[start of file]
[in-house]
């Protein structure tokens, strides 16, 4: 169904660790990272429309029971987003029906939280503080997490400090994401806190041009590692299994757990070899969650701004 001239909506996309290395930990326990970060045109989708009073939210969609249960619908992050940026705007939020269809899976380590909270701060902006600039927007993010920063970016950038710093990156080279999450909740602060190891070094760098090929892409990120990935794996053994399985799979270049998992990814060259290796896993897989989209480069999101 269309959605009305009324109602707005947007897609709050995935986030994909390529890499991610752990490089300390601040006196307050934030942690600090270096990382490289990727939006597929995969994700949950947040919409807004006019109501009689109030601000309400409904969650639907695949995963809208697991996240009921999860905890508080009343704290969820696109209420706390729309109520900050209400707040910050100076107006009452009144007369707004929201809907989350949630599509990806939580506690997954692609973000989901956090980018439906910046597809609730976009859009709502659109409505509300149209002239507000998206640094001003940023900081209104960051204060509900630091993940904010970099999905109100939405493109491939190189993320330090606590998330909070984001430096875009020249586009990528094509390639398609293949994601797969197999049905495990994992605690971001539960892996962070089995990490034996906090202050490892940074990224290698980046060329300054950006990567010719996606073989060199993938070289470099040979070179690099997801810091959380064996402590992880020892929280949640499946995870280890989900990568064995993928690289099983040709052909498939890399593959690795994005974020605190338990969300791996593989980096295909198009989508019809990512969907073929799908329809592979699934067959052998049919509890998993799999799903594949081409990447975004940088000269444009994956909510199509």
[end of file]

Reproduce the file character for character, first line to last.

[in-house]
């Protein structure tokens, strides 16, 4: 169904660790990272429309029971987003029906939280503080997490400090994401806190041009590692299994757990070899969650701004 001239909506996309290395930990326990970060045109989708009073939210969609249960619908992050940026705007939020269809899976380590909270701060902006600039927007993010920063970016950038710093990156080279999450909740602060190891070094760098090929892409990120990935794996053994399985799979270049998992990814060259290796896993897989989209480069999101 269309959605009305009324109602707005947007897609709050995935986030994909390529890499991610752990490089300390601040006196307050934030942690600090270096990382490289990727939006597929995969994700949950947040919409807004006019109501009689109030601000309400409904969650639907695949995963809208697991996240009921999860905890508080009343704290969820696109209420706390729309109520900050209400707040910050100076107006009452009144007369707004929201809907989350949630599509990806939580506690997954692609973000989901956090980018439906910046597809609730976009859009709502659109409505509300149209002239507000998206640094001003940023900081209104960051204060509900630091993940904010970099999905109100939405493109491939190189993320330090606590998330909070984001430096875009020249586009990528094509390639398609293949994601797969197999049905495990994992605690971001539960892996962070089995990490034996906090202050490892940074990224290698980046060329300054950006990567010719996606073989060199993938070289470099040979070179690099997801810091959380064996402590992880020892929280949640499946995870280890989900990568064995993928690289099983040709052909498939890399593959690795994005974020605190338990969300791996593989980096295909198009989508019809990512969907073929799908329809592979699934067959052998049919509890998993799999799903594949081409990447975004940088000269444009994956909510199509």